Ms. Kenita D. Lloyd
Dear Deputy Chancellor Lloyd,
The Education Council Consortium (ECC) denounces the New York City Department of
Education’s (DOE) 2022 Panel for Educational Policy (PEP) member election and
calls for the reopening of voting.
In June of 2022, the New York State Legislature amended the constitution of the PEP by adding 5 new members, to be elected by Presidents of Community Education Councils. Despite the statutory timeline, DOE continuously delayed the process, resulting in confusion and chaos, ultimately leading to the disenfranchisement of eligible voters. The DOE failed to provide sufficient notice of the election, providing less than 72 hours notice of the date of the election, and only sending notice via email. The DOE held an unreasonably short voting period of less than 24-hours and did not provide an alternative method of voting for voters without access or needing digital accommodations. These circumstances and more, served to disenfranchise CEC Presidents who were eligible and entitled to vote in the election of the borough PEP members.
The DOE did not provide sufficient notice of the election. CEC Presidents were given less than 72-hours notice of the date of the election, and were only notified of the election via email. As a result, eligible voters that didn’t check their email during that 72-hour period were not notified of the date of the election, and thus were not able to vote. Additionally, the DOE’s decision to hold an election without providing at least one week’s advanced notice is a deviation from past practice. For example, for the DOE’s bi-annual CEC member elections, notice is provided months in advance, and using multiple mediums (paid media advertisements, mail, social media, email, phone calls, text messages, etc.). Even parent-run elections, like PTA board and Title 1 representative elections require at least 10 days of advanced notice. In addition to the lack of timely notice, DOE should have supplemented the notification email with one other form of notice (e.g. call or mailing). Voters should have had at least a 10-day notice period, similar to other parent elections, so that voters could schedule properly.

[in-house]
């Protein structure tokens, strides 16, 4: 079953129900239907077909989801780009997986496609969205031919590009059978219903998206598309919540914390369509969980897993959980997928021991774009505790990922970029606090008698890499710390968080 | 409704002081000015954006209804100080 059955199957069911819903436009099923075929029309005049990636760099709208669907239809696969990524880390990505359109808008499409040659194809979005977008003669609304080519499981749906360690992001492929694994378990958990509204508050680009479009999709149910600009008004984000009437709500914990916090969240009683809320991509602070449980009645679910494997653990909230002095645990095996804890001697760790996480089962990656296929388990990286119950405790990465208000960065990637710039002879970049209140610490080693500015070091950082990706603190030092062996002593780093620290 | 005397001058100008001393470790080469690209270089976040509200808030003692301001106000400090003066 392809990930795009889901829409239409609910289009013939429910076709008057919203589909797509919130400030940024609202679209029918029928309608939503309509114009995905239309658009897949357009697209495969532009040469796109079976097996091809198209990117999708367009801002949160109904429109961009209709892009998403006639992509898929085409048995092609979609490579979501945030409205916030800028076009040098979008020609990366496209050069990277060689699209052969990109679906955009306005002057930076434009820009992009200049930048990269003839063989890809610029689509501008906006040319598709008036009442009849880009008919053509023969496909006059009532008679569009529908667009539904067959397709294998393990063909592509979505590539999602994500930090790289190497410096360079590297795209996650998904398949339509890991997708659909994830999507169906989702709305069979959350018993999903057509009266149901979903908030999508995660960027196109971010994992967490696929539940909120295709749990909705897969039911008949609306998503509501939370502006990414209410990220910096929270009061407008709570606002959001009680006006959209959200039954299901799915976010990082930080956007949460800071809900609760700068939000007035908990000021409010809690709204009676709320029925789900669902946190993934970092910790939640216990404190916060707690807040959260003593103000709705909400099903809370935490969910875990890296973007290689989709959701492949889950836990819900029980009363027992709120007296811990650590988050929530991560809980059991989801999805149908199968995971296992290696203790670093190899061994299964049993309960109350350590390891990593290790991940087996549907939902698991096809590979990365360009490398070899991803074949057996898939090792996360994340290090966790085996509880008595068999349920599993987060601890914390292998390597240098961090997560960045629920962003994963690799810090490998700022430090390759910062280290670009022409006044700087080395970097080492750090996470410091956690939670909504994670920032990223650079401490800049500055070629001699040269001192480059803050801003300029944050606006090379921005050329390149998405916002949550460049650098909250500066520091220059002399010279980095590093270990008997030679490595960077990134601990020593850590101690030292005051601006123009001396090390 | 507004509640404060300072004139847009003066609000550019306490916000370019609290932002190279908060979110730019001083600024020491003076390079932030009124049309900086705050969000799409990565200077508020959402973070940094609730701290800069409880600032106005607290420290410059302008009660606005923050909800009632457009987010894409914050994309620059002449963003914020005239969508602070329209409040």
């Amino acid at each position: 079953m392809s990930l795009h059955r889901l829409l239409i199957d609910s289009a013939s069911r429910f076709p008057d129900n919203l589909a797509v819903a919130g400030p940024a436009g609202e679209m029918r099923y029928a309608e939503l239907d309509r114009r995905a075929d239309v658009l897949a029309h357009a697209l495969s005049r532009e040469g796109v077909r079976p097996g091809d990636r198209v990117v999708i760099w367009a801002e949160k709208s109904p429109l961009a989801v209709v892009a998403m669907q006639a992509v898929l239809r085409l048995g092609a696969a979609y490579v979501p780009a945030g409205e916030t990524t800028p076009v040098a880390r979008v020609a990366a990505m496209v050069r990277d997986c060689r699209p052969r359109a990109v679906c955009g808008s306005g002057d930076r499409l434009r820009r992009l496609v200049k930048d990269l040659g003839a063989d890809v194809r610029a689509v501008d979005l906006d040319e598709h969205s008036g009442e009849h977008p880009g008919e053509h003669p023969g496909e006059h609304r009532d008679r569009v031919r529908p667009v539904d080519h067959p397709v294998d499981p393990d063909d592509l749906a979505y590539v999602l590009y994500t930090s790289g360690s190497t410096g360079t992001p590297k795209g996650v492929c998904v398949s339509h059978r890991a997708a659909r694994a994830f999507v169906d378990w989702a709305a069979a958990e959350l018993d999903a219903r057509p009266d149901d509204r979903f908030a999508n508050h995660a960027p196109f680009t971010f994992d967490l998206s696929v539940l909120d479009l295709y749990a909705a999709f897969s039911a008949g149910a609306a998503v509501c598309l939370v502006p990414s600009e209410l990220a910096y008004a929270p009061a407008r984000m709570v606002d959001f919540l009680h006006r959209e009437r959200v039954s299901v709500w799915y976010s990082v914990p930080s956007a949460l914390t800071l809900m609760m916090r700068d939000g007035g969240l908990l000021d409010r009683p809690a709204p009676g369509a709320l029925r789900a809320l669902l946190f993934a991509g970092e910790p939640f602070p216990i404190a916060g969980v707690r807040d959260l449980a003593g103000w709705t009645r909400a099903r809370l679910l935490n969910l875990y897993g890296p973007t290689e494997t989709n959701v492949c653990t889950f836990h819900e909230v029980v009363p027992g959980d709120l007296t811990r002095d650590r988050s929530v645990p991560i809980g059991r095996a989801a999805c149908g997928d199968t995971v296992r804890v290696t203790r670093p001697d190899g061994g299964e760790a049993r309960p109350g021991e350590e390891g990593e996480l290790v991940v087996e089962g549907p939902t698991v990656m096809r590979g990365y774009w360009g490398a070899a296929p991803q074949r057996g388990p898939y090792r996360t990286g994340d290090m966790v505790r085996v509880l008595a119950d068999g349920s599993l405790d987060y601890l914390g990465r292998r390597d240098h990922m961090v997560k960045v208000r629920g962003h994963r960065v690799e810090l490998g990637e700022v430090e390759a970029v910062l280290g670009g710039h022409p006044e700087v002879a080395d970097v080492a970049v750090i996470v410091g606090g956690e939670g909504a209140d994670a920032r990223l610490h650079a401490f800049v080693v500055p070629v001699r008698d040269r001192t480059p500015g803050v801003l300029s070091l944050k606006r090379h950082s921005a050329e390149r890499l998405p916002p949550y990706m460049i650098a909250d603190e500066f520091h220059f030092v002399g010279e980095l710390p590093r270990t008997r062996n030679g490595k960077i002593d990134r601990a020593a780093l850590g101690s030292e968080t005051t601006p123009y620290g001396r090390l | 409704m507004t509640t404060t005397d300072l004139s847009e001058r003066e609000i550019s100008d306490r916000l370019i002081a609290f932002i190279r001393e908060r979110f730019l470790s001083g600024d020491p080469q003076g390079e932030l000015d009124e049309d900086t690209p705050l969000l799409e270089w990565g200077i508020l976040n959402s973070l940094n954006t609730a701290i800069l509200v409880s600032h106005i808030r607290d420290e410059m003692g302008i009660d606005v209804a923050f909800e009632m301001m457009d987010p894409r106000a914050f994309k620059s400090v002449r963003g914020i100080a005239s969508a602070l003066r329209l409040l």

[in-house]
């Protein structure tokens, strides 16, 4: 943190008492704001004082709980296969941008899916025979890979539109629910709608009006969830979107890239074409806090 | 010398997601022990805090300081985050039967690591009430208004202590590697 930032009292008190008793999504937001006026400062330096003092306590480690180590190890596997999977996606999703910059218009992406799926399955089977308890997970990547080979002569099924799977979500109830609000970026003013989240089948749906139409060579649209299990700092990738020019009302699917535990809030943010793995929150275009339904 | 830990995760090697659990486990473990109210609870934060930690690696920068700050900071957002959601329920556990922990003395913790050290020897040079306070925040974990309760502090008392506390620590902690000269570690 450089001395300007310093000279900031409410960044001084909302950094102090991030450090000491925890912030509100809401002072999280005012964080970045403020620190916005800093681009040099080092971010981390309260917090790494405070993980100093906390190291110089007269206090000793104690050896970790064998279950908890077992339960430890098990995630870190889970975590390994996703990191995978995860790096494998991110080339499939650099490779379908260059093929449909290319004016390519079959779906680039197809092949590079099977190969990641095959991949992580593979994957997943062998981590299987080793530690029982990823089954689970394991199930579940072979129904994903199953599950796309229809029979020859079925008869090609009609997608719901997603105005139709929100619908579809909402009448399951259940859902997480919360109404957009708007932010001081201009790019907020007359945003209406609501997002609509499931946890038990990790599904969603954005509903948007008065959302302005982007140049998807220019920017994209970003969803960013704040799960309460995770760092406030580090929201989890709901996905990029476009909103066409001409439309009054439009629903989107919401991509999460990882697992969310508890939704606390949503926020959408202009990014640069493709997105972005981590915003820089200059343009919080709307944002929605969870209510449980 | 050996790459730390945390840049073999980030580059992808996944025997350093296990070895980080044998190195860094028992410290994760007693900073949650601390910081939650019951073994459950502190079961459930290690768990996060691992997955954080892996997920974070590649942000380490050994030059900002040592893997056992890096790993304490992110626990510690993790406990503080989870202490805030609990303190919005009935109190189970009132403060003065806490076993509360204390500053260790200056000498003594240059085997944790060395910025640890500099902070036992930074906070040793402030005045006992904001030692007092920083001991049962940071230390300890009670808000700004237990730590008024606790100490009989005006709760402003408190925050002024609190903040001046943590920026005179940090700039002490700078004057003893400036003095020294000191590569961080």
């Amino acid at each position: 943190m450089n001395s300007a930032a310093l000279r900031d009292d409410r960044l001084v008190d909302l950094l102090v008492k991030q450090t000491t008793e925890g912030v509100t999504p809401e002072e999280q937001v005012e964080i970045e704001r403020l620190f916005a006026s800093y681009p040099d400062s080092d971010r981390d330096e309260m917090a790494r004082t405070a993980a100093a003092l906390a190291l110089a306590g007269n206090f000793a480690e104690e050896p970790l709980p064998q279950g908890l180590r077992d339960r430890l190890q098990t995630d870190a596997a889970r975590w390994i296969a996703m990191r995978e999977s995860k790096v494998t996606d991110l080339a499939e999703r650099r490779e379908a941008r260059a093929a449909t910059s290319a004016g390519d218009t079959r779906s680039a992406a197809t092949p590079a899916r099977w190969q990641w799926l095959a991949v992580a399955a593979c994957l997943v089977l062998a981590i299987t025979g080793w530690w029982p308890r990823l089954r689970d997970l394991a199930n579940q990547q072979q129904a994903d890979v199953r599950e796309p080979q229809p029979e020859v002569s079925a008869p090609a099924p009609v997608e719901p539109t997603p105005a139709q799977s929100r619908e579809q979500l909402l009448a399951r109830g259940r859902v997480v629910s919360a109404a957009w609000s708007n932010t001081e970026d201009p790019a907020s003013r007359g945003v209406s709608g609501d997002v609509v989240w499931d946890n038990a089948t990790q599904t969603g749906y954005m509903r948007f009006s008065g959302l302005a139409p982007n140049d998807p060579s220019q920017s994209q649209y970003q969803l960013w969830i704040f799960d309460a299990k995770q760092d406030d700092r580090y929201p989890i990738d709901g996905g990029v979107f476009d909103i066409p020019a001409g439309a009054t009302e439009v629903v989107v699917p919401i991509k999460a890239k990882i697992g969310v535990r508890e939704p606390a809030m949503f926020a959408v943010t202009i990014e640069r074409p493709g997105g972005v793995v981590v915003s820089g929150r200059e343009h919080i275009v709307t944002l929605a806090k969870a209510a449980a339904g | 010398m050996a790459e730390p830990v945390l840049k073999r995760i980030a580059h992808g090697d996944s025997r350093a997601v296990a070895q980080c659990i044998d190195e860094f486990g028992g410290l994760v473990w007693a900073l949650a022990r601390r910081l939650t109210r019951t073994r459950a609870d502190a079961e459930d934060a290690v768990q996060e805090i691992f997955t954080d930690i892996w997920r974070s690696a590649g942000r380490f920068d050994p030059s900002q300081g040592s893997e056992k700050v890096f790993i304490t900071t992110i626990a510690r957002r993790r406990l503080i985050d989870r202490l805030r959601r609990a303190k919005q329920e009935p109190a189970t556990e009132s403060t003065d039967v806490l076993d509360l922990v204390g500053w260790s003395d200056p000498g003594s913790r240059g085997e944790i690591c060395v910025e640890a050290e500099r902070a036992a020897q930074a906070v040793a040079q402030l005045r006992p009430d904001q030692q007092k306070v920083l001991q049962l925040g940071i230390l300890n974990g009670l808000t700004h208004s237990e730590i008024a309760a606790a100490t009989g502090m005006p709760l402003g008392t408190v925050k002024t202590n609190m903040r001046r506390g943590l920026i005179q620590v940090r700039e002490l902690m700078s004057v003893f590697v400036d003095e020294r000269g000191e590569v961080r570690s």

The DOE held an unreasonably short voting window considering the nature of the election. The DOE provided voters with a less than 24-hour window to vote. The notice regarding how to vote and the link for the ballot was sent to voters the night before the voting window began, and there were technical glitches in the system that had not been resolved at the time of the notice. Again, requiring everyone to vote electronically without providing a reasonable period of time for voting is unacceptable. The
candidate forum, where candidates presented their campaign platforms, was held the night before the 24-hour voting window, and the DOE had not even made the recordings available for viewing. Expecting voting to occur before DOE was even able to make all of the voting information available demonstrates the
unreasonably short notice and voting window.
Similarly, new and arbitrary rules restricting voters’ ability to have a voting proxy disenfranchised voters who were unable to cast their ballot. For example, a CEC 1’s President whose brother had recently passed away had appointed her Vice President to serve as her proxy, per the CEC’s bylaws. The night
before the voting window began, an arbitrary rule preventing proxy voting was issued via email. CEC 1’s President did not receive the notice until after the election, and the CEC 1 Vice President was not allowed to vote. The creation of new and arbitrary policies in the ninth hour had the effect of
December is one of the busiest times of the year for many. CEC Presidents juggle job responsibilities, and family and personal obligations, on top of their role as CEC Presidents. Adequate notice for meetings and reasonable time windows for voting are required. The DOE’s PEP member election should be held to the same requirements as those set for PTA, CPAC, and CEC elections.
NeQuan C. McLean